What proved to be unpredictable to the chart committee at that time, was that before the year was halfway through, several new record companies came up with the idea of full-mid price albums featuring the hit singles of the day, but the original hit versions, advertising them on TV for a short period and in chart terms, selling enough copies to dominate the top positions. From 17th June 1972 all the way through to 13th January 1973, apart from a 2 week break for Rod Stewart's Never A Dull Moment, the no.1 album spot was taken by one of these TV compilations, beginning with an 8 week run for K Tel's 20 Dynamic Hits, the best selling album of the year and was immediately followed by a six week run for Arcade's 20 Fantastic Hits. 20 Dynamic Hits was far from dynamic with no number one hit singles on it at all, the biggest hits being Hurricane Smith's Don't Let It Die, Redbone's Witch Queen Of New Orleans and Black Night by Deep Purple, all number two singles and all from last year or even the year before. In fact, virtually all the tracks were from 1971,the biggest hits from 1972 included were Argent's Hold Your Head Up and the other Hurricane Smith hit, Oh Babe What Would You Say. 20 Fantastic Hits was slightly better with number one singles Maggie May-Rod Stewart, Coz I Luv You-Slade, Love Grows-Edison Lighthouse and also the big summer hit from this year, Donny Osmond's Puppy Love. It also included Beg Steal Or Borrow by The New Seekers and Blue Is The Colour by The Chelsea Football Team from 1972, and strangely, some tracks that were hardly hits at all, The Hollies-The Baby and Barry Ryan's Can't Let You Go, although again, the majority of tracks were taken from 1971 including The Pushbike Song, Johnny Reggae and Brand New Key.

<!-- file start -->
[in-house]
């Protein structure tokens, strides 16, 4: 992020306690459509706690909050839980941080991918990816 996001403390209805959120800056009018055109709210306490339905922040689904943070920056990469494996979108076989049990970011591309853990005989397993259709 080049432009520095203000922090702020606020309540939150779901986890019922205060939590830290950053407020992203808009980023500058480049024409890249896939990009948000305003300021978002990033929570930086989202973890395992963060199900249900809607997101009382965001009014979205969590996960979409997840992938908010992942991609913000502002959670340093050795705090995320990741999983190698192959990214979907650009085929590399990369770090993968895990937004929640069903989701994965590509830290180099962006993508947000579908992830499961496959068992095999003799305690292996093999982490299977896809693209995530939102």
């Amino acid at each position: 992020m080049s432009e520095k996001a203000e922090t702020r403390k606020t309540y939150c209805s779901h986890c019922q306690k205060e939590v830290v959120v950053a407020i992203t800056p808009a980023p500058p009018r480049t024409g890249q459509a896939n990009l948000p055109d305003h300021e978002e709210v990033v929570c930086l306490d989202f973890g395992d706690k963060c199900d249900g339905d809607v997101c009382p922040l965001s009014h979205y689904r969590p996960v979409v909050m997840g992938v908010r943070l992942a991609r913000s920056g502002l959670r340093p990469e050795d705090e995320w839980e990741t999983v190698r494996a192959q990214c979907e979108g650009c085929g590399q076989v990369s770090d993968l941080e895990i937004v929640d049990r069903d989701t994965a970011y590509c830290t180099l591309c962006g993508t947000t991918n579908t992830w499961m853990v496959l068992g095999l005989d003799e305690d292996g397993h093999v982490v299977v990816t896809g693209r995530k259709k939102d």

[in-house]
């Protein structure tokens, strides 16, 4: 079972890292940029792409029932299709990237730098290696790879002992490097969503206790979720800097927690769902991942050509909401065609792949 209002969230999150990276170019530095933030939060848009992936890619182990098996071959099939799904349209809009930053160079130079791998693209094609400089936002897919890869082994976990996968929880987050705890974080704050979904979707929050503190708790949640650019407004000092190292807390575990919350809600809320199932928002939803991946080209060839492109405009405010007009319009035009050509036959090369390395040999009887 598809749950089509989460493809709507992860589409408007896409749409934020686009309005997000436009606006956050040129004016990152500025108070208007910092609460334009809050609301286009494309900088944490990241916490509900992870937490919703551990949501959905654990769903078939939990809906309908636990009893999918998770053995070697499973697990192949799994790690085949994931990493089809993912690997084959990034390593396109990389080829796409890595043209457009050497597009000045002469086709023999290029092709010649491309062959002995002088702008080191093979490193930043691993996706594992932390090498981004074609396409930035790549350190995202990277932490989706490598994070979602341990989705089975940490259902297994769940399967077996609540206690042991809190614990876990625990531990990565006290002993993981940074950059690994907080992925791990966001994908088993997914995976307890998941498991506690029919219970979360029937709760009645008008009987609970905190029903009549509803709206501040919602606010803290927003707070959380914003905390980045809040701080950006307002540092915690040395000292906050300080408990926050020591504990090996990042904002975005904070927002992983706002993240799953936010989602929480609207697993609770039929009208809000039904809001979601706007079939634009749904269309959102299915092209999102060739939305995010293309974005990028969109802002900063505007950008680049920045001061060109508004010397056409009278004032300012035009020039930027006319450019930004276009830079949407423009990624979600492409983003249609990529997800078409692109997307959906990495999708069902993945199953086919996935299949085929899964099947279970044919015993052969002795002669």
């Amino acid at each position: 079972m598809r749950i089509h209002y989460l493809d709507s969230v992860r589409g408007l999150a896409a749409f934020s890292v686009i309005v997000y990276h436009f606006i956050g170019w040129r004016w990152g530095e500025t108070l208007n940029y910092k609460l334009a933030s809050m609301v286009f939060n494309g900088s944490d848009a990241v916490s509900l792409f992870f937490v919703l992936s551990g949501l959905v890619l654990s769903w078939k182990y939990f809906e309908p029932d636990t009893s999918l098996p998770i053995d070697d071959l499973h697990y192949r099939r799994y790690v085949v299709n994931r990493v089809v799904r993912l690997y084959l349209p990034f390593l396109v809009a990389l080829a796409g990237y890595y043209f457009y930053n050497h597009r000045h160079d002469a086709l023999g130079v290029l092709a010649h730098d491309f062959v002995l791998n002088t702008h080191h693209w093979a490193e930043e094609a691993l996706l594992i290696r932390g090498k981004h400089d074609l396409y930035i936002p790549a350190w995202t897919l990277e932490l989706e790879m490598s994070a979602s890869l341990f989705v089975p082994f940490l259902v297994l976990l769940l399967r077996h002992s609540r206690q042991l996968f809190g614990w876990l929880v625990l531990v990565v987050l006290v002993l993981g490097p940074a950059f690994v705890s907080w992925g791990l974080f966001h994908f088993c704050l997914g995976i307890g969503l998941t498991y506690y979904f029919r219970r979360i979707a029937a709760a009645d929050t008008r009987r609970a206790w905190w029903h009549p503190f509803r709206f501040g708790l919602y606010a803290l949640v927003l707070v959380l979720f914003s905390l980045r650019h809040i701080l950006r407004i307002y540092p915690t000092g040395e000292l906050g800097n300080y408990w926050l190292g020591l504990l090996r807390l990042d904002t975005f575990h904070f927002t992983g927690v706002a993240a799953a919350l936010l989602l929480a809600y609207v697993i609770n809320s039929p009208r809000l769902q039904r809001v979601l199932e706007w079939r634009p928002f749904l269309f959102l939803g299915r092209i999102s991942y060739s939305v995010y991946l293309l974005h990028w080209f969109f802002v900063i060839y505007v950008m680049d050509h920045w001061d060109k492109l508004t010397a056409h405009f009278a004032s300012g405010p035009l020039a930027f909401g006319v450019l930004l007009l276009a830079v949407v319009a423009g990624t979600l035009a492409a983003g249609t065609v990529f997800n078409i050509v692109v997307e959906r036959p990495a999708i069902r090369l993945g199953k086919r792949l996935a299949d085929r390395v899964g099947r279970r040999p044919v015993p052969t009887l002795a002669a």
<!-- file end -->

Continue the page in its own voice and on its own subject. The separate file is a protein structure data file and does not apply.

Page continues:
These albums were replaced by newer titles as soon as the sales dropped sufficiently, which was quite fast as soon as the album advertising was completed, compared to traditional LPs. Arcade placed 20 Fantastic Hits Volume 2 at no.2 as did K Tel with 22 Dynamic Hits Volume 2 and Ronco with 20 Star Tracks. These albums rather took the spotlight away from the Motown Chartbusters series which were not TV advertised and up until now, the only original artist compilations eligible for entry into the charts, the latest volume 7 only reaching no.9. As the months moved along, the budget titles competing with main full price and mid price titles in the combined chart became less and less, until by September there were only three titles that showed inside the combined top 50, Hot Hits 12 & 13 and Top Of The Pops 25. From October, only one title appeared, the most recent volume of Top Of The Pops, the budget album sales had been virtually killed off by the slightly higher priced TV compilation record companies who released albums containing the original hit versions.